A Browns fan prepares to throw a bottle to the field after the controversial call Sunday.
December 17, 2001
CLEVELAND -- Standing near midfield, players and officials watched as enraged Browns fans rained beer bottles, cups and debris on them.
Then the Jaguars ran -- scared.
"We feared for our lives," receiver Jimmy Smith said. "It was like dodging bullets."
Officials run to the tunnel under a storm of bottles and debris.
Cleveland fans threw thousands of bottles onto the field Sunday, striking the Jaguars and Browns and forcing them to run for cover after officials overturned a last-minute call that helped Jacksonville win 15-10.
The game was stopped for about a half-hour with 48 seconds left because of the violence, and it resumed only after commissioner Paul Tagliabue insisted.
Most of the bottles were plastic, but many were filled with beer, making them dangerous weapons. A few fans tried to run onto the field but were caught by security personnel.
"They were throwing stuff on our sideline, but they were throwing it on their side, too," Jaguars receiver Kennan McCardell said.
The Jaguars and Browns had to dodge flying objects as they sprinted to their locker rooms, and the officials were doused with beer and cups of ice as they sprinted for safety.
"I was definitely looking over my shoulder for bottles flying," Browns quarterback Tim Couch said.
Cleveland's home finale dissolved into another embarrassing chapter for Browns fans.
In 1995, fans tore out rows of seats and started small fires in the finale for Cleveland Stadium weeks after the team announced it was moving to Baltimore.
"In '95 we had chairs coming out of the stands," said McCardell, who played for the Browns then. "I never thought I would see it again."
Players on both teams were hit, but nobody was seriously hurt. Police made arrests, but numbers were not immediately released.
Browns president Carmen Policy refused to criticize the fans, and owner Al Lerner went as far as to excuse the rowdiness.
"I don't think Cleveland will take a black eye from this," Policy said. "I like the fact that our fans care."
Lerner said: "I think everyone controlled themselves considering they spent 60 minutes out in cold weather. It wasn't pleasant. I wouldn't suggest anything like that. But it wasn't World War III."
Nearly 30 minutes after ordering players off the field, officials resumed play. Jacksonville's offense returned intact, but the Browns sent three offensive players with their defense because some players had undressed.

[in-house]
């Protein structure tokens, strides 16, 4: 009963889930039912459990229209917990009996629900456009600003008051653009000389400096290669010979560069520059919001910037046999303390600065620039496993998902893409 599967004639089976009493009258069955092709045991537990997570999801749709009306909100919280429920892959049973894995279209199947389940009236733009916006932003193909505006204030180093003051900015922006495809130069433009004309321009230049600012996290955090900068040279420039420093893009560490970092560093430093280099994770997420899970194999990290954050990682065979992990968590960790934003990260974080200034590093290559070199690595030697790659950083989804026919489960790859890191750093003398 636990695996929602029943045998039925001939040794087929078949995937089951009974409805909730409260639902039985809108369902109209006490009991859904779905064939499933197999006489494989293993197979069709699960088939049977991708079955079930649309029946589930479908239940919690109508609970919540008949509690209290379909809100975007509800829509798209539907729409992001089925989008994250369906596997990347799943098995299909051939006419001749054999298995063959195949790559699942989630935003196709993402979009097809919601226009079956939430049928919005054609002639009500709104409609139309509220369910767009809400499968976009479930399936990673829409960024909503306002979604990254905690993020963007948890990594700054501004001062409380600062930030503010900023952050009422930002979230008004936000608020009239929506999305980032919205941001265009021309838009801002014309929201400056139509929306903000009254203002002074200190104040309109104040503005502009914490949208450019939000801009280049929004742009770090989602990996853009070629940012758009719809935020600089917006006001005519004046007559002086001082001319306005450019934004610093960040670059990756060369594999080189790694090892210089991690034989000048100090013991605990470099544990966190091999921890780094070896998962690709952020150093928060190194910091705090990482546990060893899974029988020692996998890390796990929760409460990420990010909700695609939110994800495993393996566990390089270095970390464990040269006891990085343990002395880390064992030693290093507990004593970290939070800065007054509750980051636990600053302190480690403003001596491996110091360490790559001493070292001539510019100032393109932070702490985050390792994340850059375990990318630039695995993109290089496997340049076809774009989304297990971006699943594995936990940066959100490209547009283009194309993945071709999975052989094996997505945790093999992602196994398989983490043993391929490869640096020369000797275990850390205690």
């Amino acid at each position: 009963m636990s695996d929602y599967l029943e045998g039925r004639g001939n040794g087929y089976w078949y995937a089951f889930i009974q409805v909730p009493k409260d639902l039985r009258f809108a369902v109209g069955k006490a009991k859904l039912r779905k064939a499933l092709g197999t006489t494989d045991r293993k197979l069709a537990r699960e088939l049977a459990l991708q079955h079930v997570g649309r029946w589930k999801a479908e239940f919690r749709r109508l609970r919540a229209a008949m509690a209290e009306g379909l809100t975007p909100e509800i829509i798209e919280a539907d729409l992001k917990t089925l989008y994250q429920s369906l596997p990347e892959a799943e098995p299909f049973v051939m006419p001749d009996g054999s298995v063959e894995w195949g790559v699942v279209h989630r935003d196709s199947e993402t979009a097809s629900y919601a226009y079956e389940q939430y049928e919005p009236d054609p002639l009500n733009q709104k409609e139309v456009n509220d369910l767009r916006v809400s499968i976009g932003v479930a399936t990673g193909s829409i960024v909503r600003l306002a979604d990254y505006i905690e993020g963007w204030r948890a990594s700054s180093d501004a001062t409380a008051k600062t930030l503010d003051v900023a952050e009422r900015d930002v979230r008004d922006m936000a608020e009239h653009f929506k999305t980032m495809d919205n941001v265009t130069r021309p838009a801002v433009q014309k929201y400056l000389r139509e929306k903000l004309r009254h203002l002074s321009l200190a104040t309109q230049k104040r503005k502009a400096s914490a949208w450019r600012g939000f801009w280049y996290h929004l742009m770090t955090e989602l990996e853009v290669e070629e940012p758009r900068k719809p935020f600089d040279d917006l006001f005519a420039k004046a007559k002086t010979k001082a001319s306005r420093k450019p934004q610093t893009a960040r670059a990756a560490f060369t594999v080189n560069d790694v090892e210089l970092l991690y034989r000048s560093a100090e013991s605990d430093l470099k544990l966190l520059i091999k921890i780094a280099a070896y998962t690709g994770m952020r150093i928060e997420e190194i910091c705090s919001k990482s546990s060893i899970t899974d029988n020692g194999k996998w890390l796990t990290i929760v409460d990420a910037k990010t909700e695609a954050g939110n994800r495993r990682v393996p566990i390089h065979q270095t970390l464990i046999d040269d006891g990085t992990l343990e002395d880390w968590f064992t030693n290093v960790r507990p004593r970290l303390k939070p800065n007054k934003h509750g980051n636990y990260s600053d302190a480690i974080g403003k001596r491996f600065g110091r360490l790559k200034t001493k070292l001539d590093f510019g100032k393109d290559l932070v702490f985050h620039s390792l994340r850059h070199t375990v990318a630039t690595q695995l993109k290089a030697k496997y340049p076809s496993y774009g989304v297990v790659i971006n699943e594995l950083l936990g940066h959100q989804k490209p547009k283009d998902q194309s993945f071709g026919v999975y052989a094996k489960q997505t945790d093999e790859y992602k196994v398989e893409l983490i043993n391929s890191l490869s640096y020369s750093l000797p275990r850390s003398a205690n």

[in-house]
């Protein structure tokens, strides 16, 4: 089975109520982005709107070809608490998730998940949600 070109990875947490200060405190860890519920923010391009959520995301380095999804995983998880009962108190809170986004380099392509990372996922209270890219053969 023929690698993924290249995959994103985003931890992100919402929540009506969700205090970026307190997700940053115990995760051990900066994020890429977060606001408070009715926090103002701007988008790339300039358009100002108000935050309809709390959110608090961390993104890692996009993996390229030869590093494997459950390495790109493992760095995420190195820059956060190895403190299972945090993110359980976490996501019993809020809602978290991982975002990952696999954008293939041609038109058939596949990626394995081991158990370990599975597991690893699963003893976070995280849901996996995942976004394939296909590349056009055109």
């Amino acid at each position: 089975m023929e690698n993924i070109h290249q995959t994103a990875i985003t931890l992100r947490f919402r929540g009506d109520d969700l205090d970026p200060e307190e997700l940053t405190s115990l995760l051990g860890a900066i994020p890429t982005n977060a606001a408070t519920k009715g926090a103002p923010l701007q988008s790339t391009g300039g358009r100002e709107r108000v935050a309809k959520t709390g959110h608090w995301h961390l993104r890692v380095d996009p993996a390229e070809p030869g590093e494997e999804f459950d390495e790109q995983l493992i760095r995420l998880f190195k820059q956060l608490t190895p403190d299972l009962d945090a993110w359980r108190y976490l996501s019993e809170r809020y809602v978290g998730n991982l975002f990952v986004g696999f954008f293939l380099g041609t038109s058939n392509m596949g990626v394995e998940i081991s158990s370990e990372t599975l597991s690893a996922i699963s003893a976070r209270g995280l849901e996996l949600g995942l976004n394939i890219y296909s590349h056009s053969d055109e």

Jacksonville's players re-entered and left the field through the Browns' tunnel to avoid being hit again.
"I'm disappointed," Browns coach Butch Davis said. "I know the fans were upset, but our guys were getting hit along with the Jaguars and the officials. It's an unfortunate situation."
The ugly behavior came after the Browns had a first down at Jacksonville's 9 taken away despite running a play before the officials reviewed the previous play. Under NFL rules, a challenge must be made before the next play takes place.
Couch apparently completed a fourth-and-2 pass to receiver Quincy Morgan with 1:08 left, and the Browns, who were out of timeouts, rushed to the line of scrimmage.
On first down, Couch spiked the ball with 48 seconds left and was headed to the sideline when the officials began to discuss Morgan's catch.
After several confusing minutes, referee Terry McAulay announced that the officials were reviewing the play. When McAulay emerged from the TV review monitor, he announced that Morgan did not catch the ball.
Replays appeared to show that Morgan never had possession and was bobbling the ball as he fell.
Under the NFL's replay system, coaches can't challenge calls in the final two minutes of a half. Any questionable rulings are reviewed by replay officials, who must notify the game referee wearing a buzzer on his belt.
McAulay said he was notified by replay official Bill Reynolds, who said he was "absolutely, 100 percent" sure he buzzed McAulay before the next play began.
"At the point, we had a legal review," McAulay said.
Mike Pereira, the NFL's director of officiating, said the procedure used on the field was correct.
As Cleveland's bench erupted in protest, Browns fans in the "Dawg Pound" bleacher section closest to the play began hurling bottles and other objects.
The Jaguars moved away from their bench to avoid getting hit, and before the fans got rowdier, McAulay announced the game was over.
But while both teams were in the locker room, Tagliabue called game supervisor Dick McKenzie and ordered him to have the final 48 seconds played.
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